The New Economics and American Economists in the 1930s Reconsidered

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The New Economics and American Economists in the 1930s Reconsidered

Introduction

J. Ronnie Davis [1968 1971] has argued that many American economists were in favor of countercyclical fiscal policy in the 1930s before the publication of Keynes' General Theory, and that they based their policy advice on a clear understanding of the income-expenditure theory that later came to be called Keynesian. Gordon Tullock, in his foreword to Davis' prize-winning book [1971, x], claimed that Davis "ably demonstrates that the point of view held by almost all leading economists in the United States during the period of the Great Depression was a view which most modern laymen would denominate 'Keynesian'. Indeed, after reading his book, one wonders where Presidents Hoover and Roosevelt were getting their economic advice."

This thesis collapses when confronted with the writings of American economists in the 1930s, on the appropriate fiscal response to the Depression. The Chicago economists, shown by Davis to have favored balancing the budget only over tha length of the business cycle, were not representative of the profession as a whole. Economists at Brookings, Columbia, Harvard, Princeton, and Yale, with some exceptions, preferred balanced budgets and the gold standard to demand stimulus.

Further, it should be kept in mind that support for public works spending to increase employment does not imply understanding of the multiplier analysis. Many of those who called for increased public works in the 1930s based their arguments on the direct employment alone, neglecting the secondary employment created when the workers on the public works projects spent their wages. When secondary employment from public works was mentioned by American economists in the early 1930s, their analysis rarely went beyond the primitive multiplier analysis presented by Keynes and Hubert Henderson in 1929, which did not explain how the multiplier could be calculated or demonstrate that its value would be finite.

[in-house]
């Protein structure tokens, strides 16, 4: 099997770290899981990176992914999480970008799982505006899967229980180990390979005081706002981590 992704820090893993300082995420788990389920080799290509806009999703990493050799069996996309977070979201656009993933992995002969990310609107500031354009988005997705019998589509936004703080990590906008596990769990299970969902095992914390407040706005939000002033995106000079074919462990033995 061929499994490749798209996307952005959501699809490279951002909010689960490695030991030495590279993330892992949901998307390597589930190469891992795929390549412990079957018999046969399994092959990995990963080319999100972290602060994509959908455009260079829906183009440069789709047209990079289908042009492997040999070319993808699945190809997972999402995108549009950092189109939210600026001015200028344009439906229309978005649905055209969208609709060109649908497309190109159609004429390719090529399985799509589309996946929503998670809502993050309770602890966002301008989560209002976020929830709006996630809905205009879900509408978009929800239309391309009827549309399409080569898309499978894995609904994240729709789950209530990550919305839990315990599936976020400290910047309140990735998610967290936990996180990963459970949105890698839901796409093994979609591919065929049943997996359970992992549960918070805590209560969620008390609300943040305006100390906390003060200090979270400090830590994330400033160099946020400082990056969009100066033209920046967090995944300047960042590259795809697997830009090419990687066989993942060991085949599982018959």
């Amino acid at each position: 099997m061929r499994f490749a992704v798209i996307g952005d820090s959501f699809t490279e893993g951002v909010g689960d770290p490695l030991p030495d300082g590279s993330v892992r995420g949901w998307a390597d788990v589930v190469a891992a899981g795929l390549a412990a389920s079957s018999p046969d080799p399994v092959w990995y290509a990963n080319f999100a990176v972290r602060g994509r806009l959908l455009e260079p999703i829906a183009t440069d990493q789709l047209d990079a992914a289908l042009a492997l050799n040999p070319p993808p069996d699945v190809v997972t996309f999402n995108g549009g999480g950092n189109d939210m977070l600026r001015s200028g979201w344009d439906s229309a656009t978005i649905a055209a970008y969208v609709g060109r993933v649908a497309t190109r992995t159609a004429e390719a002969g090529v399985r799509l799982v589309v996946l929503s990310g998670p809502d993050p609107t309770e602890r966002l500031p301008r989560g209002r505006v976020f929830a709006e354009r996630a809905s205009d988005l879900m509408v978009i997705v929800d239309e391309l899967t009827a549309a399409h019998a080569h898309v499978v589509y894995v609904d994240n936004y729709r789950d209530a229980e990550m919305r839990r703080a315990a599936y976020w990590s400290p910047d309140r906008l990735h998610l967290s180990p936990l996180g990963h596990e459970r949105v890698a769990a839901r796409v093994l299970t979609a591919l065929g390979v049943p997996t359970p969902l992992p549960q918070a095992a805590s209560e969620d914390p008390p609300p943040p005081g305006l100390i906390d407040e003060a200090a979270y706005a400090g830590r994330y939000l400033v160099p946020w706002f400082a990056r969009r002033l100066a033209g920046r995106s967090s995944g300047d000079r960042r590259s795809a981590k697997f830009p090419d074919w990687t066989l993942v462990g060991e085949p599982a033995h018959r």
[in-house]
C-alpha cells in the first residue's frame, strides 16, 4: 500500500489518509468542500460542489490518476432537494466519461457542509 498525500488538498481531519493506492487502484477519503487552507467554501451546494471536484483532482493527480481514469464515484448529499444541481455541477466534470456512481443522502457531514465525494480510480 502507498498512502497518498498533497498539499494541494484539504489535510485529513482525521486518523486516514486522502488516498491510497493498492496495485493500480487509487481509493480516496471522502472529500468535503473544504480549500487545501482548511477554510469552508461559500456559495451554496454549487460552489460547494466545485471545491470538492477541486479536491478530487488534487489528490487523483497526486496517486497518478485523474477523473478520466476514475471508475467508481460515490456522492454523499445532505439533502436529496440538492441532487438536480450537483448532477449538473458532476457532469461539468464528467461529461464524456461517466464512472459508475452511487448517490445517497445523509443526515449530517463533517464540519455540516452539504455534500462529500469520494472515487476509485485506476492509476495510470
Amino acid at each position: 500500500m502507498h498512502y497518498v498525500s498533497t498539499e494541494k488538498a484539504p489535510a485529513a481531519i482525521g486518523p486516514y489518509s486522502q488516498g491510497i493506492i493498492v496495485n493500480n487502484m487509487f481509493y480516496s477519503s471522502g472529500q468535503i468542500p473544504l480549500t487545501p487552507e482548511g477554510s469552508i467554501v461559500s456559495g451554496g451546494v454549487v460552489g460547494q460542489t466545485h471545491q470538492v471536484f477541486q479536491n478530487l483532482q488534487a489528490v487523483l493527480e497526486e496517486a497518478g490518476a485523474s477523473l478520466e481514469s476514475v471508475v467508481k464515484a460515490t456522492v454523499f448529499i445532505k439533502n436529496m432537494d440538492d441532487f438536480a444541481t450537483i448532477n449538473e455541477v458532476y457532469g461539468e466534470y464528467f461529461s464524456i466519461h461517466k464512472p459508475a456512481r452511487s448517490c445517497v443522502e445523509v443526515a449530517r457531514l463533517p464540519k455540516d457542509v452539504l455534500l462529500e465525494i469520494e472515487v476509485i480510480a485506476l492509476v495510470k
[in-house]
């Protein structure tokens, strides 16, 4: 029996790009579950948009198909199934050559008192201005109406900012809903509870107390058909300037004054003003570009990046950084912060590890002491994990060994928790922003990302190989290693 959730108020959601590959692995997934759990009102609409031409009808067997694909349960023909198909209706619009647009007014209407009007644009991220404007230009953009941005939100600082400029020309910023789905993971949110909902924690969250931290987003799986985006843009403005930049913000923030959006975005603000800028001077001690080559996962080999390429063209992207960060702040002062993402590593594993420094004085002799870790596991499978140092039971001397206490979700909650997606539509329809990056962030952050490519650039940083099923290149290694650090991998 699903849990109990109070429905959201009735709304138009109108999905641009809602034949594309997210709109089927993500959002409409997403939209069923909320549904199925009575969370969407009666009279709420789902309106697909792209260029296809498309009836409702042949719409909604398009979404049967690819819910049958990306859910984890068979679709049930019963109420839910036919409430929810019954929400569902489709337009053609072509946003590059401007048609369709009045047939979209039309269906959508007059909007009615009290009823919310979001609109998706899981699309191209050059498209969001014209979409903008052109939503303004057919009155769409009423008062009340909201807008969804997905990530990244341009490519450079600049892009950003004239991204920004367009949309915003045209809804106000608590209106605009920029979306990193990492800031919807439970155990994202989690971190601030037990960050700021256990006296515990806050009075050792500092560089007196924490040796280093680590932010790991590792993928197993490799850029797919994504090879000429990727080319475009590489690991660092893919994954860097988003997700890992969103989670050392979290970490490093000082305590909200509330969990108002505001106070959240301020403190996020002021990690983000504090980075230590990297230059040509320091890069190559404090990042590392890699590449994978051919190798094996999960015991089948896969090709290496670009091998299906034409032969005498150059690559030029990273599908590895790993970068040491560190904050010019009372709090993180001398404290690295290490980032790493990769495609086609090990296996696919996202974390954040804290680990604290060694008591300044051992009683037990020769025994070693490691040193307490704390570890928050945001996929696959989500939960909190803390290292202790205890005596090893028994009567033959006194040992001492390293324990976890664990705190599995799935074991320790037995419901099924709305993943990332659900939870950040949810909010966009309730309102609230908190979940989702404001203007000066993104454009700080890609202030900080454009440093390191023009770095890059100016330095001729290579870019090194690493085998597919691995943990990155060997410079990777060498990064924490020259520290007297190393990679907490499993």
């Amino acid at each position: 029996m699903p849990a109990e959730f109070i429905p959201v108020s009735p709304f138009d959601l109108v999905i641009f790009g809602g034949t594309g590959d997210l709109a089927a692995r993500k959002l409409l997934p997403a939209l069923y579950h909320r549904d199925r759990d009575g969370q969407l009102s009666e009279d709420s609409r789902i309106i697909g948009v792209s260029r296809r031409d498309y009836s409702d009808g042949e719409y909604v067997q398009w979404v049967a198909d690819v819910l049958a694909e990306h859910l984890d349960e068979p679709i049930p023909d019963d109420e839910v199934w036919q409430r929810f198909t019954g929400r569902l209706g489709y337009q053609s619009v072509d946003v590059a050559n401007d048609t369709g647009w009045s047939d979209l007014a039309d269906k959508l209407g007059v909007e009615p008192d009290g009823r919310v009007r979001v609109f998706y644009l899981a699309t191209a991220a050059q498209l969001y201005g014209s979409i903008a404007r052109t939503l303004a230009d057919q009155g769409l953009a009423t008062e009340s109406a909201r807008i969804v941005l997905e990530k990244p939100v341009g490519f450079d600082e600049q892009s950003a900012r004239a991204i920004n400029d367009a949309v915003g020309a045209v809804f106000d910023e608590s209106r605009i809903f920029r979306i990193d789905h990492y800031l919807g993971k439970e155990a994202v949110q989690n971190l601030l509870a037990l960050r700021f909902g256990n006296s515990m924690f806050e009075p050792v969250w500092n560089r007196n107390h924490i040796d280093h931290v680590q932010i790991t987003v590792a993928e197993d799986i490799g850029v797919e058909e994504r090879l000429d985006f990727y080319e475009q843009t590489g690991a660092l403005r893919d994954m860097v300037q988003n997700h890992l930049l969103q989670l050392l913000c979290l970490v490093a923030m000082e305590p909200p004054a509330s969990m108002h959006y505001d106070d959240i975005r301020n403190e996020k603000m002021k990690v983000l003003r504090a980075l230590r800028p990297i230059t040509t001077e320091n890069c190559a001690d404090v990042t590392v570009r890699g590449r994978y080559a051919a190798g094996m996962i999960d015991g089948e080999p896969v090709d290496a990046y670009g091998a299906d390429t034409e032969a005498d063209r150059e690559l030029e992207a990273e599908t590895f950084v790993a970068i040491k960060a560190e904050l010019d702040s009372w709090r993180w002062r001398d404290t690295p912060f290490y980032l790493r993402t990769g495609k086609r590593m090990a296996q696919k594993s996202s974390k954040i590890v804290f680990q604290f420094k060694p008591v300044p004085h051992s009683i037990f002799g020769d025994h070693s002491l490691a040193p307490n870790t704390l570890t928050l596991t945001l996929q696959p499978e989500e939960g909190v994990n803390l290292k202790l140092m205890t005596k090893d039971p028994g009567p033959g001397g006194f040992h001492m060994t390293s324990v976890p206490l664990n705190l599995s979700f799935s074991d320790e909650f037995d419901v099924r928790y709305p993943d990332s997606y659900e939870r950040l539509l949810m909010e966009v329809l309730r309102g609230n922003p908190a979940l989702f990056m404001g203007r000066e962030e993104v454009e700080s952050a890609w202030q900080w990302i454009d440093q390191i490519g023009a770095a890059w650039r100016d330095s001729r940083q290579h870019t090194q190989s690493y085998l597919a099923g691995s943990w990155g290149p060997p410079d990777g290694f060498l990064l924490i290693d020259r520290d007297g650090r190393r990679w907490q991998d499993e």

Two American economists did show a clear understanding of the income-expenditure theory, John Maurice Clark of Columbia and Paul Douglas of Chicago, but they explicitly derived their analysis from the writings of Richard Kahn and John Maynard Keynes.

Stabilization of Employment: 1933

If most of the leading American economists had grasped the income-expenditure theory before the publication of Keynes [1936], some trace of it should have appeared in Stabilization of Employment [Roos, 1933]. This is a volume of seventeen invited papers that was given to a joint session of the Econometric Society and American Association for the Advancement of Science, in Atlantic City in December 1932. Since the session was organized by Irving Fisher of Yale, as president of the Econometric society, and Harold Hotelling of Columbia, as secretary of Section K of the American Association, and the proceedings edited by Charles F. Roos, author of the first two Cowles monographs, the volume could draw on the greatest technical sophistication available in the American economics profession.,

Despite, this, the only paper in the volume that could take a place in the later macroeconomic literature was one by Fisher in which he presented charts but no correlations to support his contention that employment depended on a distributed lag of past changes in the price level, since unexpired contracts would cause business expenses to adjust more slowly to price changes than business receipts would.

Three papers on public works by Leo Wolman of Columbia, W. N. Loucks of the University of Pennsylvania, and J. L. Harrington of the R. F. C. urged that public works, that would be undertaken anyway, should be scheduled for periods of

cyclical unemployment, but would not sanction any expansion of public works beyond that. Another contributor, Everett Du Pay, approvingly summed up these three papers and agreed that [Roos, 1933, P. …